For the Danes it was a crushing blow having arrived in Tokyo as favourites to win the title for the first time since 1968.

“We’re incredibly disappointed right now. We’ve been training towards and hoping for gold for such a long time, so right now we are super disappointed,” Hansen said.

“We lost to a team that went a few hundredths faster than us. That is devastating, but we can be proud of silver.”

Australia won the ride-off for bronze after New Zealand suffered a crash. Britain, who had bossed the event since 2008 but were thrashed by the Danes in controversial circumstances on Tuesday, had to settle for seventh.

Denmark ripped up the team pursuit blueprint when they smashed the world record three times to win gold at the 2020 world championships in Berlin.

They arrived as the team to beat but became mired in controversy on Tuesday after protests from other teams, notably Britain, that they had used illegal taping on their shins to gain an advantage in Monday’s qualifying rounds.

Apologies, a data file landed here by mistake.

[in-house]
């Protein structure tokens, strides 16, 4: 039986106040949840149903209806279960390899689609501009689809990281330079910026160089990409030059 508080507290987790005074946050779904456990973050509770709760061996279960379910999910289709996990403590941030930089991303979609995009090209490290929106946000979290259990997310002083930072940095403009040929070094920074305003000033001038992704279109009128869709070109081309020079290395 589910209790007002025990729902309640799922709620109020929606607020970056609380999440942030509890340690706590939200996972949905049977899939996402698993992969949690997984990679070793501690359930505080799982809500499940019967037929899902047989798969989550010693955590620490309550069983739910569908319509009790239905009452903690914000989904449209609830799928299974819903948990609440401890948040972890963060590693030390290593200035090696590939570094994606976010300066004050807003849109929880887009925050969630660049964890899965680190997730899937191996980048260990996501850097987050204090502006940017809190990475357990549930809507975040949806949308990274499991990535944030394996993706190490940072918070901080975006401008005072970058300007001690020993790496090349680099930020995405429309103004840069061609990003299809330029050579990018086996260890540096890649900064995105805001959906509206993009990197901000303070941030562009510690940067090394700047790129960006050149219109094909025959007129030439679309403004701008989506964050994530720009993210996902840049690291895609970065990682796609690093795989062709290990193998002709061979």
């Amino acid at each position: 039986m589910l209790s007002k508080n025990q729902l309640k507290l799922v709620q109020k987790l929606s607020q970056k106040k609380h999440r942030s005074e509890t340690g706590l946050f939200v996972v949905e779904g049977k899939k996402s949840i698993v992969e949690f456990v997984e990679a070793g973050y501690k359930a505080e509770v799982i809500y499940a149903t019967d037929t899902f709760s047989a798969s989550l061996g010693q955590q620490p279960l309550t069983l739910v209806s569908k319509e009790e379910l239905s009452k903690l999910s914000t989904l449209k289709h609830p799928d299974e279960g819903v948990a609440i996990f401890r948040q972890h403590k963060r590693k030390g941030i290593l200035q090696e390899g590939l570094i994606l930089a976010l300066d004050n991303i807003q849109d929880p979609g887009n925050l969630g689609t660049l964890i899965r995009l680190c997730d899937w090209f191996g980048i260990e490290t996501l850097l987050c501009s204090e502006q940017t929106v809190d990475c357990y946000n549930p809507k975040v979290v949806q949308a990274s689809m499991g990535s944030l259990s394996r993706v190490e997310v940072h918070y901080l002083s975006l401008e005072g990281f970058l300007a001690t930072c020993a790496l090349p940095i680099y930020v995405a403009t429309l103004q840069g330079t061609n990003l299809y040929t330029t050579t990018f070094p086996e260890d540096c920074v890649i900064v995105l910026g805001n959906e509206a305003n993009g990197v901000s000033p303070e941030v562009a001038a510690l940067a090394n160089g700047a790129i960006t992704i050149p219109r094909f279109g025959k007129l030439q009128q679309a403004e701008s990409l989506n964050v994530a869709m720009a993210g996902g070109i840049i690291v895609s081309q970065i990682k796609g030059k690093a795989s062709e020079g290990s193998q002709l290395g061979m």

They outclassed the defending champions Britain on Tuesday but that heat ended controversially when Frederick Madsen ploughed into the back of Charlie Tanfield, leading to more objections from the British.

Perhaps it took a toll on the Danes, but the Italians did not care as their anthem sounded around the arena.

The men’s sprint got under way on Wednesday flying Dutchmen Jeffrey Hoogland and Harrie Lavreysen living up to their favourites’ tag in the opening rounds.

Having combined to win gold in the team sprint the day before, they could not be separated as they set an identical time of 9.215 in the 200m flying start.

Both then eased through two more rounds to take their place among the last 12 who will go again on Thursday.

Reigning champion Jason Kenny, who settled for silver in the team sprint, was only eighth-fastest in the 200m flying start but made it safely through the day as did team mate Jack Carlin.

LinkedIn to allow most employees to work remotely, reversing course